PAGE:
People queue for water at Newlands Spring, Cape Town, in late January 2018. (Nazeem Davids)
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Cape Town has moved from surviving Day Zero – when public taps will be switched off – to focusing on water resilience and being more water wise, according to Gavin Kode, deputy director general of the Western Cape Department of Transport and Public Works.
Kode, speaking at the 12th Green Building Convention hosted by the Green Building Council of SA in Cape Town this week, said the big question is whether Day Zero will loom again for the Mother City .
“Resilience is needed as rapid urbanisation is a reality. Therefore, new challenges are coming, and, because of climate change, the Cape will become hotter and dryer.
“We need a greater water mix as we are too reliant on surface water and we would still have to see what happens with the rain we get next year.”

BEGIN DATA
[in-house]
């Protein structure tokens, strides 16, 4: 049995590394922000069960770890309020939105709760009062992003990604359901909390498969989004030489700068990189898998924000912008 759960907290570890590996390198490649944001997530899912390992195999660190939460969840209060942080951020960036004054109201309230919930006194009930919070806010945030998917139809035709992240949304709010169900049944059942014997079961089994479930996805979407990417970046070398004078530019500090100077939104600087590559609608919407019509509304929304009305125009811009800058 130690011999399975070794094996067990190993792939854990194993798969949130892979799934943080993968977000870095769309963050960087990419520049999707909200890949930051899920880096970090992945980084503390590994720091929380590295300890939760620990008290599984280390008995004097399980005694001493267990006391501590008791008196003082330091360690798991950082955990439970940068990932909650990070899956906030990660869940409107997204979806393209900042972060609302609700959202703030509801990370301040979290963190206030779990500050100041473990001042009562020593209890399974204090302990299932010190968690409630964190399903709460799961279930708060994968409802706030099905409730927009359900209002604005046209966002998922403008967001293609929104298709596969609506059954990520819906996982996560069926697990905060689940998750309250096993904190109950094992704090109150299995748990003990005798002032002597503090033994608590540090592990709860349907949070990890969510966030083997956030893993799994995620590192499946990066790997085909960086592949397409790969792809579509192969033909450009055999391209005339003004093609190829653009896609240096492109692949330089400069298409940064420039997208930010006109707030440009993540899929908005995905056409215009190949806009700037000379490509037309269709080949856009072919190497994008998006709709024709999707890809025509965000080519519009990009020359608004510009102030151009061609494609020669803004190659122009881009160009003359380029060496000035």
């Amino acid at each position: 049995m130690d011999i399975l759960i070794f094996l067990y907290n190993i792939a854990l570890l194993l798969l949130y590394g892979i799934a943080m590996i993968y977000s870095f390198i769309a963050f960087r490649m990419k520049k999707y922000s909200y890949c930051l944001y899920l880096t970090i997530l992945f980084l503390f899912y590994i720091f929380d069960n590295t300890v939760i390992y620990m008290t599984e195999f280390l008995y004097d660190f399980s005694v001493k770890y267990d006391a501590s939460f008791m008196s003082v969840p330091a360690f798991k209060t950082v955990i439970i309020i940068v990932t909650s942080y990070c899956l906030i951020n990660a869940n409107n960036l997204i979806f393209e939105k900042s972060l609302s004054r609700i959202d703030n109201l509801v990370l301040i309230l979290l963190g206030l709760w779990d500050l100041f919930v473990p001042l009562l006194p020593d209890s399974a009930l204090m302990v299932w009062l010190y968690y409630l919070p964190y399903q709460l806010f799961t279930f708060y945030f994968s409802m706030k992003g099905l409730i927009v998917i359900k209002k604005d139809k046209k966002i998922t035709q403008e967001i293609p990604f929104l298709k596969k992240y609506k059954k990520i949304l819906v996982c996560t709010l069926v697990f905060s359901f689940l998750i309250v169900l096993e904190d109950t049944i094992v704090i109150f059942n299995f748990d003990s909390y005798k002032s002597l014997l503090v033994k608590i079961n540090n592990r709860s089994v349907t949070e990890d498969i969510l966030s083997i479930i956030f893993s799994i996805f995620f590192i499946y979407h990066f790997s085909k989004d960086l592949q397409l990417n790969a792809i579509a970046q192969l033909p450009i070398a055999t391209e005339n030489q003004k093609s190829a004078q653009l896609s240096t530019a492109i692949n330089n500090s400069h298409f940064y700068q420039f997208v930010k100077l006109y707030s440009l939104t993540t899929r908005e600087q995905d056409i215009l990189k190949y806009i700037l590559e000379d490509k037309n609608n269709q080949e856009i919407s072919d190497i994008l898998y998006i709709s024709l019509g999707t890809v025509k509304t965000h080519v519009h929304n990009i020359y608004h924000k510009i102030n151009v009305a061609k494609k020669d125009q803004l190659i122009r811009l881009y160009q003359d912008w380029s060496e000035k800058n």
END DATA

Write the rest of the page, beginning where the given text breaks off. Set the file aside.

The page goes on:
A large part of the reduction in water usage obtained in the city was through water pressure management. The city is also going into the summer season of higher water consumption.
READ: Day Zero coming back to haunt Cape Town – salvage expert
Ashley Hemraj, a senior architect at the City of Cape Town, said he was shocked at how little Capetonians understand the city’s water system.
“They think that if water arrives easily by opening a tap, they can use and abuse it. But our water system is much more complex. So, the City had to spend a lot of money on educating people,” he added.
He explained that half the problem is that it does not rain where the catchment areas are. On top of that, the population growth creates a need for more dams. Yet, there are no plans to build more dams at the moment.
“The majority of rain in the city is going into the sea, therefore, we need to catch more of this water,” he said.
“We must have a net-positive approach by looking at the full footprint of water.”
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